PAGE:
Attitudes and perceptions of final year medical students on sexual history taking from patients in Ogun state, Southwestern Nigeria
Background: An important aspect of sexual health is the ability to take a sexual history. Previous studies have shown that most medical students believed that sexual history taking is an important skill for future practice. Still, a majority reported inadequate, inconsistent or no training in this area.
Objectives: To assess the attitudes of final year medical students on sexual history taking and perceptions of the training they received in medical school
Design: A cross-sectional study using an online survey
Participants: Consented and conveniently sampled 100 final year medical students.
Results: The overall response rate was 74.6%, and the mean age of the respondents was 24.1±2.9 years. The majority (97%) of the students believed it is important for doctors to know how to take a sexual history. Still, only 31% admitted to finding it easy, with 57% of the students admitted to being comfortable taking a sexual history from adult patients. While 70% had exposure on simulated patients, just 54% have observed doctors taking sexual history during clinical rotations, mostly in Obstetrics and Gynaecology (97%) and Urology (60%) postings.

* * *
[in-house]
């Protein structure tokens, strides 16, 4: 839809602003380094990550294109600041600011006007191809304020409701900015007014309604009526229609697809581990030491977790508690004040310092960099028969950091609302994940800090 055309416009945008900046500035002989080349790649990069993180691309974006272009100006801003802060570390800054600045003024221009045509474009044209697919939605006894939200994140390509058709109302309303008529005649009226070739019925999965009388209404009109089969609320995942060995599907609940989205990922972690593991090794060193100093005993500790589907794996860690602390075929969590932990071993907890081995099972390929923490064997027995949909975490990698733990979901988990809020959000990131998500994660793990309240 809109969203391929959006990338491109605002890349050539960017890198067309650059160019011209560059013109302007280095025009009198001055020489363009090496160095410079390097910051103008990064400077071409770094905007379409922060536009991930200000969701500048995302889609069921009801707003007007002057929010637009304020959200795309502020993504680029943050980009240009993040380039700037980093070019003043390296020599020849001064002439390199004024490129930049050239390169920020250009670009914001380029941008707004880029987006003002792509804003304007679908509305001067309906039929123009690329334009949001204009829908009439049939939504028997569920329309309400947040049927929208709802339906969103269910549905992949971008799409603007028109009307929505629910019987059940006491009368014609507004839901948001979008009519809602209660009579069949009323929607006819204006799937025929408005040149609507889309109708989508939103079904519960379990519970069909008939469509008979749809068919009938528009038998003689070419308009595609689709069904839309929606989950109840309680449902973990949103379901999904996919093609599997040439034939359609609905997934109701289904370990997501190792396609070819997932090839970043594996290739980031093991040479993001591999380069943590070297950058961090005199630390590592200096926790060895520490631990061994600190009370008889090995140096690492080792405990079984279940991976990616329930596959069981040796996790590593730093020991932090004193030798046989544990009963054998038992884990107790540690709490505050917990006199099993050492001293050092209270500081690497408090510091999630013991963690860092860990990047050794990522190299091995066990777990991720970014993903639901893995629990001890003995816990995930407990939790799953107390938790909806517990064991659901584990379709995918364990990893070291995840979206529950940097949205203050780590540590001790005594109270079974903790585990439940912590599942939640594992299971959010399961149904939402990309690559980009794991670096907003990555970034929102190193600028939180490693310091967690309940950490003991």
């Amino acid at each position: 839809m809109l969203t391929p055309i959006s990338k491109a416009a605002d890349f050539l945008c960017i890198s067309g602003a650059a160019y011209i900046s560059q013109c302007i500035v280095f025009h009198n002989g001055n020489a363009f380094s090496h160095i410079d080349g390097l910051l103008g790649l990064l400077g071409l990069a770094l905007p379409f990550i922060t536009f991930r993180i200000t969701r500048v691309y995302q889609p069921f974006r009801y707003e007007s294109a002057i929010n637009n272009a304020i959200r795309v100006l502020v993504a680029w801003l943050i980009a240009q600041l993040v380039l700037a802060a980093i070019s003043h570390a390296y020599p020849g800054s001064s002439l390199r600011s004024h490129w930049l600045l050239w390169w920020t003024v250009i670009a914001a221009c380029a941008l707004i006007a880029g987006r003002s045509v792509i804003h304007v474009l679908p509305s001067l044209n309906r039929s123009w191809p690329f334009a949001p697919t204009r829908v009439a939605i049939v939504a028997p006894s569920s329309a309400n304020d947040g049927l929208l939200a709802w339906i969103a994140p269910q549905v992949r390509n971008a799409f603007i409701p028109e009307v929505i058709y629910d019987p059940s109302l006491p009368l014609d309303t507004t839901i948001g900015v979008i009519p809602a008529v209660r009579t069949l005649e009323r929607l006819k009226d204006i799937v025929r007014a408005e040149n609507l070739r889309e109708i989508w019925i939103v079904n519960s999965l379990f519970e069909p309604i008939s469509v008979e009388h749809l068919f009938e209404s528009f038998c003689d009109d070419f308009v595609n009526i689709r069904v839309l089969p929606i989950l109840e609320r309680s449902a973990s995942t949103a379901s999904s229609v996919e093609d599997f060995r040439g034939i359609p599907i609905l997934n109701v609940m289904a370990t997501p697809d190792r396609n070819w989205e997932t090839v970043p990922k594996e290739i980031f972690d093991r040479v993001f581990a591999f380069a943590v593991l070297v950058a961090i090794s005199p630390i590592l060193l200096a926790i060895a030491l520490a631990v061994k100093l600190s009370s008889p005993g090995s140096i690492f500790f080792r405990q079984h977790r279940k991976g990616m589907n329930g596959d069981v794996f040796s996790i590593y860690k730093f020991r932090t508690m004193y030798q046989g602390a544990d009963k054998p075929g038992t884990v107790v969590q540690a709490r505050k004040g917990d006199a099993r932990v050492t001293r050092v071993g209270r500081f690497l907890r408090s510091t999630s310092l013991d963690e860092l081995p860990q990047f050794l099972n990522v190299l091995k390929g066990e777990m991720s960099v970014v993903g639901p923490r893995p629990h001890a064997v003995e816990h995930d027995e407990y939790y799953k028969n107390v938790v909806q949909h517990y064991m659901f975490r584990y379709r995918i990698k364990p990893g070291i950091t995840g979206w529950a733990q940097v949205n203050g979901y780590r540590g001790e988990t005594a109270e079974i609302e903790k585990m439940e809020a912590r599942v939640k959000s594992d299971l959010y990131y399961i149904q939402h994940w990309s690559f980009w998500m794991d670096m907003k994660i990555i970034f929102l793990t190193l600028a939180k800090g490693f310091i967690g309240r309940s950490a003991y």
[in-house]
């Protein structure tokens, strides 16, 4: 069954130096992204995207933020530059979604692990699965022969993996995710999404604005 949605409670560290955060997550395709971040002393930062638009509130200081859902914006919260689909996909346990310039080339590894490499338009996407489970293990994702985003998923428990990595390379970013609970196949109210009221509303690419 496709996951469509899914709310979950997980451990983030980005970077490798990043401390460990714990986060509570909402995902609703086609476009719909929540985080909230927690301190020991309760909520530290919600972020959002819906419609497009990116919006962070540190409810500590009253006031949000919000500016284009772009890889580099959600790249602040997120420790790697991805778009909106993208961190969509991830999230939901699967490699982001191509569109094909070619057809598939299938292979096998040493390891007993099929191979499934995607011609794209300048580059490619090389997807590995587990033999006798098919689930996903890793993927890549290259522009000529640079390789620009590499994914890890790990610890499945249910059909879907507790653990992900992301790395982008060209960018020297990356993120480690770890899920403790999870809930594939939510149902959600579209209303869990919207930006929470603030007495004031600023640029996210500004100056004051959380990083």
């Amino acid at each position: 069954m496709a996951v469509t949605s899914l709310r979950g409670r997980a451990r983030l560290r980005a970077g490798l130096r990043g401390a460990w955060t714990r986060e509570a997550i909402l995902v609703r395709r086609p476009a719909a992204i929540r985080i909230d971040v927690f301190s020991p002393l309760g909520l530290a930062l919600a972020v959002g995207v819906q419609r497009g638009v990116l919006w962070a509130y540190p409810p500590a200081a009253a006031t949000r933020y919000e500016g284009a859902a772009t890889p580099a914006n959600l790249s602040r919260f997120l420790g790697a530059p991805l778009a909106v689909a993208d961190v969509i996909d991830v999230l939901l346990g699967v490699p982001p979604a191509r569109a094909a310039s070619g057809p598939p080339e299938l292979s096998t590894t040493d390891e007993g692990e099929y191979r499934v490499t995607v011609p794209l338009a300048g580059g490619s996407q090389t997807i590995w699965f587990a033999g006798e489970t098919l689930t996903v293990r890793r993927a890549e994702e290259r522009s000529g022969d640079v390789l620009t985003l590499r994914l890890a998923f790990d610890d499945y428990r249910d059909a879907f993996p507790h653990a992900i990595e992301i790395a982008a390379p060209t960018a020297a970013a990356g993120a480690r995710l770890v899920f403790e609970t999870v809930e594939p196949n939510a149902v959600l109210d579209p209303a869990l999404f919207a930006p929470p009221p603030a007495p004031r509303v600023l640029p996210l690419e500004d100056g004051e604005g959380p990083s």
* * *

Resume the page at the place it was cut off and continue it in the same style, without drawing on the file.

Conclusions: Many final year medical students are interested in and appreciated the importance of sexual history taking, but they are not well grounded in many aspects of the topic. Despite the importance of sexual health, many students did not have enough exposure and training on the topic while still in medical schools. There is thus a need for a review of the curriculum of undergraduate medical education in Nigeria.
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